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How to Be A Proper Lady by Katharine Ashe

Posted on Jun 25, 2012 | 0 comments

“I warned you, you wouldn’t like it.”

“Would not like what?” Her flashing eyes? Her full lips? The wavy lock of hair tumbling over her brow, obscuring the perfection and rendering her yet more enticing?

“Serving under me.”

Under. Atop. Any way she liked it. And with a fiery temper like hers, he suspected he would like it quite a bit. Given all, the notion appealed more than it ought…

“You can’t bear it, you conceited excuse for a respectable privateer.” Her mouth curved into a satisfied grin. “Aha. That’s got a rise out of you.”

In a manner of speaking.

Redonk nutshell: Two ship’s captains engage in a battle of wills and attraction

I ADORED this book. I have a soft spot for nautical romance stories, really.  I think it’s the change in atmosphere that does it for me.  It just feels…different, livelier, perhaps.  And Katharine Ashe’s 2nd book in her Falcon Club series has some seriously vivacious characters.

Viola Carlyle disappeared from her English home as a young child, taken by her biological father to live among his ship as a privateer.  She now is a captain in her own right, sailing the seas in the name of Massachusetts.  When she captures renowned (former) pirate Captain Jin Seton, she waves the first red flag of a long battling of wills. Unbeknownst to her, Jin has been looking for her in order to bring her back to her family in Britain.  When she sinks his ship, he makes a deal with her to work under her command to get passage to his next destination, working out a scheme in his head to win her over to the idea of going back to her once-home.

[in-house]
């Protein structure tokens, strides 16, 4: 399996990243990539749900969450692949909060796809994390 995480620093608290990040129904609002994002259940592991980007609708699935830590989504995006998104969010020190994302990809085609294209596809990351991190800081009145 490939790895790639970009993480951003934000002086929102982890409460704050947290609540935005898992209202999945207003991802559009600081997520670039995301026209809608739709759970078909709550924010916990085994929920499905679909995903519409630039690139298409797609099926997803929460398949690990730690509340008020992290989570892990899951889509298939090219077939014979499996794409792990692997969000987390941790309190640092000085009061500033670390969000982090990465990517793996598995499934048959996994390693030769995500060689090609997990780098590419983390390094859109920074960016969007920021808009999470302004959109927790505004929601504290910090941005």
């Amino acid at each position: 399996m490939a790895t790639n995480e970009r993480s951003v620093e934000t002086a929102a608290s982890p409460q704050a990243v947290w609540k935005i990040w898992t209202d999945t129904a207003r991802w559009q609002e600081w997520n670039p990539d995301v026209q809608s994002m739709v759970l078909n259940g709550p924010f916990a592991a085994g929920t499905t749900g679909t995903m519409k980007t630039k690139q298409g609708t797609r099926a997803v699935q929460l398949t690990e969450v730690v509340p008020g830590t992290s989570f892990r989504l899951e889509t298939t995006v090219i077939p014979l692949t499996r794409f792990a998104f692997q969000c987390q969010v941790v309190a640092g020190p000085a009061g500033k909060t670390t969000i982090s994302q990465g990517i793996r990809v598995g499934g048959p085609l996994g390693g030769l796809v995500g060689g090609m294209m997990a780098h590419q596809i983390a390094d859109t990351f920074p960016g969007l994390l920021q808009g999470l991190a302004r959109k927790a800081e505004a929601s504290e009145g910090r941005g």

Viola fights him at every turn, up until the moment she realizes she’s crazy about him and he isn’t seeming to return the sentiment (yeah…right).  She agrees to go back to Britain, and she commits to learning how to be a proper lady of the times, turning away from her seafaring ways.

What a fun story.  I loved both Viola and Jin, such strong and feisty characters.  You can cut the sexual tension with a knife, it’s so thick between these two.  And lawd they fight it.  When it finally comes to a head it’s lovely.  In my head this book falls into two parts.  Part I is Viola as a sailor.  Part II is Viola as a lady.  I enjoyed both, though I have a fondness for Part I -it was fun seeing a female take the lead in what is typically a male role.

This was a great read I’d highly recommend for anyone looking for a historical romance with some spunk and seabreeze.

How to Be a Proper Lady by Katharine Ashe, 6/26/12

Rating: B+

Romance: 3/5          Raunch: 3/5

 

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